Vanilla is one of the most popular spices in the world, but vanilla farmers usually don’t benefit much from the high prices end customers are willing to pay. This concern led Incofin investing in vanilla via the Fairtrade Access Fund.

Chances are high that the vanilla flavor of your ice cream comes from the Sava region in northeastern Madagascar. Responsible for 80% of the global production of Bourbon vanilla, Sava is by far the main supplier. 70,000 smallholder farmers produce on around 25,000 hectares of  land. This is also the region where Lafaza sources its vanilla beans. Incofin’s Fairtrade Access Fund (FAF) recently approved a loan of USD 1.5 million to vanilla processor and exporter Lafaza Trading SARL (Incorporated in Madagascar). Lafaza buys premium vanilla from smallholder farming communities at fair trade prices and then sells it for retail, wholesale and through export channels. But the company has more to offer than just an interesting price to the 1,000 vanilla farmers they are working with.

Those farmers live in small, isolated villages, often requiring several days of travelling by canoe, hiking or overcoming difficult roads to reach them. That is how Lafaza makes the difference; the company does not just buy the vanilla, but also provides capacity building on proper cultivation and curing techniques to enhance the quality of the vanilla and which enables the farmers to acquire organic certification.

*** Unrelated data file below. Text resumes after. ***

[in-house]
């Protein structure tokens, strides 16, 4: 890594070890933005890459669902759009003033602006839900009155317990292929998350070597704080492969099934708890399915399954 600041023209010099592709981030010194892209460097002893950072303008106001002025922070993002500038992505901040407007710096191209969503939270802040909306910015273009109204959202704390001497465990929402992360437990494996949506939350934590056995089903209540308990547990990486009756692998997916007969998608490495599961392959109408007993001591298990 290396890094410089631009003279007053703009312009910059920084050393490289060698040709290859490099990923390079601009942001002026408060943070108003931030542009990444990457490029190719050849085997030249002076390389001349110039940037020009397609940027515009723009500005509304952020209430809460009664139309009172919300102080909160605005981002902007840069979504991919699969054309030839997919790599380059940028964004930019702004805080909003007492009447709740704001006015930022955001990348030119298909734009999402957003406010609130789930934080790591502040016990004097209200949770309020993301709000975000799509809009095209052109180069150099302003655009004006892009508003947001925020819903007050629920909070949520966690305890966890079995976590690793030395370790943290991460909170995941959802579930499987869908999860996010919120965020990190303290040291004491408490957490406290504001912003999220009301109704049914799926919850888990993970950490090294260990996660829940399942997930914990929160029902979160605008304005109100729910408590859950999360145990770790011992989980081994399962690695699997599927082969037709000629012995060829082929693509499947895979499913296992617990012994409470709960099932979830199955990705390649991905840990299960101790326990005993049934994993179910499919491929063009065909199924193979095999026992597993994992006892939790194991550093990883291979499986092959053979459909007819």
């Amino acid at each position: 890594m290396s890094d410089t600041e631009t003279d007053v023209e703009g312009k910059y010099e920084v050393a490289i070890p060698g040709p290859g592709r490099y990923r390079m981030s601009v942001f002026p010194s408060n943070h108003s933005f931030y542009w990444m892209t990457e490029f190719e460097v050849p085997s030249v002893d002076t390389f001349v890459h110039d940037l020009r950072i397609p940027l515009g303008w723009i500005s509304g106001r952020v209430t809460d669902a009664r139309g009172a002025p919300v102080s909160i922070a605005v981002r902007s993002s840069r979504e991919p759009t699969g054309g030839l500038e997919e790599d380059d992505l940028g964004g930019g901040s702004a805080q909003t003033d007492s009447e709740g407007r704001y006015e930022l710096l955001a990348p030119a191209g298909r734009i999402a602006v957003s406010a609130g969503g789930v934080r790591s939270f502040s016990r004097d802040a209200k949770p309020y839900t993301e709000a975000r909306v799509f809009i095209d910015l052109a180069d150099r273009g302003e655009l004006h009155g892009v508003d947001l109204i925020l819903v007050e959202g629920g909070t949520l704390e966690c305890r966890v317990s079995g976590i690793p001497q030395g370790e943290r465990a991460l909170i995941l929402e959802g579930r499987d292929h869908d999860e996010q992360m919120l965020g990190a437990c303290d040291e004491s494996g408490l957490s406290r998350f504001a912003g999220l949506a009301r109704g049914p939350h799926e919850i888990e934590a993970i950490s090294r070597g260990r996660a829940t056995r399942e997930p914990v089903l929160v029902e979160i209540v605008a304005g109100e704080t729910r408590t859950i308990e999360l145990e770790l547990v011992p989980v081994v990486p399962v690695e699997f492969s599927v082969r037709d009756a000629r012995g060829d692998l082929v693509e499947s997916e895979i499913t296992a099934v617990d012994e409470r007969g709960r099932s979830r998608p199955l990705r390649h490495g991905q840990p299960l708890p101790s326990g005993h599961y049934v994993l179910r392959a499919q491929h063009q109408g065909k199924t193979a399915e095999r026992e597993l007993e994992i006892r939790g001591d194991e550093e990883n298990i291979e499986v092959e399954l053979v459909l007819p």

The production process of vanilla is very labor-intensive and delicate. It takes up to four years for a new vanilla orchid vine to begin producing flowers. They are in bloom for less than 24 hours and pollination must occur at that moment when the flower bud opens.

Incofin’s investment in Lafaza reduces further the concentration risk in the FAF portfolio, both in terms of product (first investment in vanilla) as of country diversification (first deal in Madagascar).

Children at the local library that was sponsored by Lafaza

 

 

Today is the day humanity has exhausted nature’s budget for the year. More sustainable agriculture can be a powerful lever to push the date of Earth Overshoot Day.

Agriculture takes a big bite out of earth’s natural resources.  It is the leading source of pollution in several countries, with pesticides and fertilizers that are released into water and soil. Agriculture also accounts for a significant share of greenhouse gas emissions that cause climate change. 17% through direct agricultural activities and an additional 7-14% through land use changes. Finally, it consumes about 70% of the planet’s fresh water and approximately 80% of all threatened terrestiral bird and mammal species are imperiled by agriculturally driven habitat loss.[1]

However, sustainable agricultural practices can contribute to a more efficient use of resources and reduce the environmental impact of agricultural activities on the planet, while increasing productivity to meet an increasing food demand of humanity.